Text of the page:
Recent problems at two large American companies were probably once just the tip of the iceberg. What can be seen appears small, but most of the issue lies below the water line, and if left alone can be more expensive and turn deadly.
Design defects in the ignition switch assembly used in vehicles made by General Motors (NYSE: GM ) has led to a massive, and growing, recall by the automaker. The company has taken a $300 million charge against earnings to investigate the problem and replace the defective parts. That number could increase even further. Wrongful death and injury lawsuits could proliferate. The company has already settled legal actions with the estates of some victims. The lawyers could have a field day here. And the U.S. government has probably not fully weighed in. Future sales could be affected. There could be even more problems for GM.
Tragically, the most important aspect of this issue is that at least 13 people died as the result of the failure of a very small part within the switch, measuring less than a half-inch, called the detent plunger.
Unless handled in a responsible manner, the problem could dent GM's image and finances. So far CEO Mary Barra and senior managers are tackling it head-on. Whether or not this will mitigate the overall effect remains to be seen.
GM can probably learn a lot from the experiences of Johnson & Johnson (NYSE: JNJ ) when it dealt with the Tylenol crisis in 1982. An unknown person tampered with bottles of the over-the-counter medication. Seven people died in the Chicago area as the result of cyanide poisoning. The outcome was that a new system for packaging almost all types of drugs and many food products was developed and is in use today. It also led to the widespread use of caplets, which are more difficult to tamper with than pills. The response by Johnson & Johnson is frequently used as the template by other companies when similar events occur.
Boeing (NYSE: BA ) had to deal with fires aboard its latest aircraft, the 787 "Dreamliner," but the problem should have been prevented in development. Grounding of the entire fleet of aircraft led to dissatisfaction by the company's airline customers and the flying public was inconvenienced.
Design to requirements
GM may have known about the switch defect as early as 2001, but according to the best available evidence, failed to address the issue. Good engineering practice includes verifying that all product requirements are achieved during development. It appears that the detent plunger was too short to adequately "do the job," which in this case is to hold the entire switch assembly in the "Run" position and prevent it from going to the "ACC" position. That's the accessory mode when you want to listen to the radio with the engine off. A safety issue arose when several cars turned "off" while moving.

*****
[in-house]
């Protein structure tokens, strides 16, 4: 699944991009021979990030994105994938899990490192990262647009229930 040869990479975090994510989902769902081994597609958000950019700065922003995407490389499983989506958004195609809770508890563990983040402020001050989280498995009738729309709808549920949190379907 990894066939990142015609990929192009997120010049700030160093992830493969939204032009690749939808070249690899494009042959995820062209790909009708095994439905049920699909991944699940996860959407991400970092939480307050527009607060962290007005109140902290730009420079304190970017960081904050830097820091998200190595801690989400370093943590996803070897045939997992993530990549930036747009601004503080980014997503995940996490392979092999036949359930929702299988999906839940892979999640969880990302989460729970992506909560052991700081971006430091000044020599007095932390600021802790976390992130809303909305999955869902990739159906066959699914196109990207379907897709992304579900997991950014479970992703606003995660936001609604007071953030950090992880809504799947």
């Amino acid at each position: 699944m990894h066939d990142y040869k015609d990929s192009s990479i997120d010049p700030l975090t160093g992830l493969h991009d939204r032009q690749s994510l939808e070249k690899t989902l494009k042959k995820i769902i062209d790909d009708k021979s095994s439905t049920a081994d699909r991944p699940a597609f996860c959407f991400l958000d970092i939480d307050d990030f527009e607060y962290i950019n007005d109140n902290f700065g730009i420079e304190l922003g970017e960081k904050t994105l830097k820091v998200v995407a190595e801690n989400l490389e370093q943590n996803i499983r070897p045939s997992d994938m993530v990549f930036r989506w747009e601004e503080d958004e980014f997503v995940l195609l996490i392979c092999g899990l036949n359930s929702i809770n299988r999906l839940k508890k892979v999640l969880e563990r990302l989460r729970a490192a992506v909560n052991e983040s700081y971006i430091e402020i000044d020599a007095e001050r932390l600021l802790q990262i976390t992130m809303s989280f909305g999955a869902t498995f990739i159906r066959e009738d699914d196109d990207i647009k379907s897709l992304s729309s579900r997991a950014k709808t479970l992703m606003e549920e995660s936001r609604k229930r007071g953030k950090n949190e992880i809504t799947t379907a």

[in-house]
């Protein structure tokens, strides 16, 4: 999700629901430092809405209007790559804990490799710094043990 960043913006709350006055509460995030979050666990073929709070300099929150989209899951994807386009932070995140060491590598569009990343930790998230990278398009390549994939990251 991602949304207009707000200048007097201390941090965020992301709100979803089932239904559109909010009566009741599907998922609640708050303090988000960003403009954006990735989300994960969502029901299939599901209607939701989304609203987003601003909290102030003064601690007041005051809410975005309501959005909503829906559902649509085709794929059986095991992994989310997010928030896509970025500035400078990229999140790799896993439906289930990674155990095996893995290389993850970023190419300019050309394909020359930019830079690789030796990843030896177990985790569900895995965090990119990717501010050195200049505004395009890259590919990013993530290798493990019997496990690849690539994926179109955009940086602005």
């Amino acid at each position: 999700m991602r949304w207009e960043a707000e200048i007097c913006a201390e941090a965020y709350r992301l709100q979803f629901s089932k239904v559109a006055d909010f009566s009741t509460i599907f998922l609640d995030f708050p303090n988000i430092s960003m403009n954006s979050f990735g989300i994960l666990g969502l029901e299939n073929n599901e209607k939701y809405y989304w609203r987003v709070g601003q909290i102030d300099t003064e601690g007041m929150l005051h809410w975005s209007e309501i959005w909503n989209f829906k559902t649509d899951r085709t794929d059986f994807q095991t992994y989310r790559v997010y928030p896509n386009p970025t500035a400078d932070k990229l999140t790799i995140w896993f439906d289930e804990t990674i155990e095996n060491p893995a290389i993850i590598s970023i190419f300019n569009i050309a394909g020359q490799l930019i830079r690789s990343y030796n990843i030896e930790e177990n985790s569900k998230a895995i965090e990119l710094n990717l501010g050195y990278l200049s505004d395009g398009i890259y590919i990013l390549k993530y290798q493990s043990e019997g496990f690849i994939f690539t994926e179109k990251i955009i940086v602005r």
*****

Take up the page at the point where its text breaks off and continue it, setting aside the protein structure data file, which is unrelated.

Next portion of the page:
The figure below shows the defective switch on top compared with the intended replacement part, which meets the requirements.
Test to failure
Another good practice, having designed a good product that meets the known requirements, is to test that product to failure before release in order to determine the end effect. If that effect is an undesired event, a redesign can take place and it won't affect customers.
That step might have been missing in the case of the Dreamliner battery issues in 2013. The entire fleet of aircraft was grounded for several months while Boeing and the government investigated and fixed a defect that resulted in fires on some aircraft. It is possible that if Boeing had institued a test-to-failure program, instead of just ensuring that the battery worked ok, the problem could have been discovered in the lab and not in revenue service.
While the problem -- which was addressed by adding a protective shield over the battery, preventing combustible materials from affecting nearby equipment -- probably didn't harm the company's short-term financial results much (revenue, EPS, and the stock price have actually risen since the issue first surfaced) -- in the eyes of some it may tarnish Boeing's image and sales in the long term. Executives of many airlines were incensed and demanded swift action by Boeing. Senior executives and engineers probably logged lots of miles trying to smooth over the rough edges. And competitors such as Airbus might profit down the line and airlines could choose that company's A350 XWB aircraft instead of the Dreamliner.
Problems with "small" parts such as ignition switches and batteries sometimes can turn into much larger issues that can't be seen unless a deep dive is taken before the product is released. Preventing these issues from occurring in the field is a lot less expensive and can save lives.
In the case of GM the inadequate design of a 1/2-inch long part led to several deaths and injuries, a $300 million charge against earnings, untold legal fees, potential government action, and likely lost sales in the long term.
Boeing has had to deal with an aircraft safety event that probably should have been discovered in the lab and not in revenue service. Competitors may seize on the misfortune.
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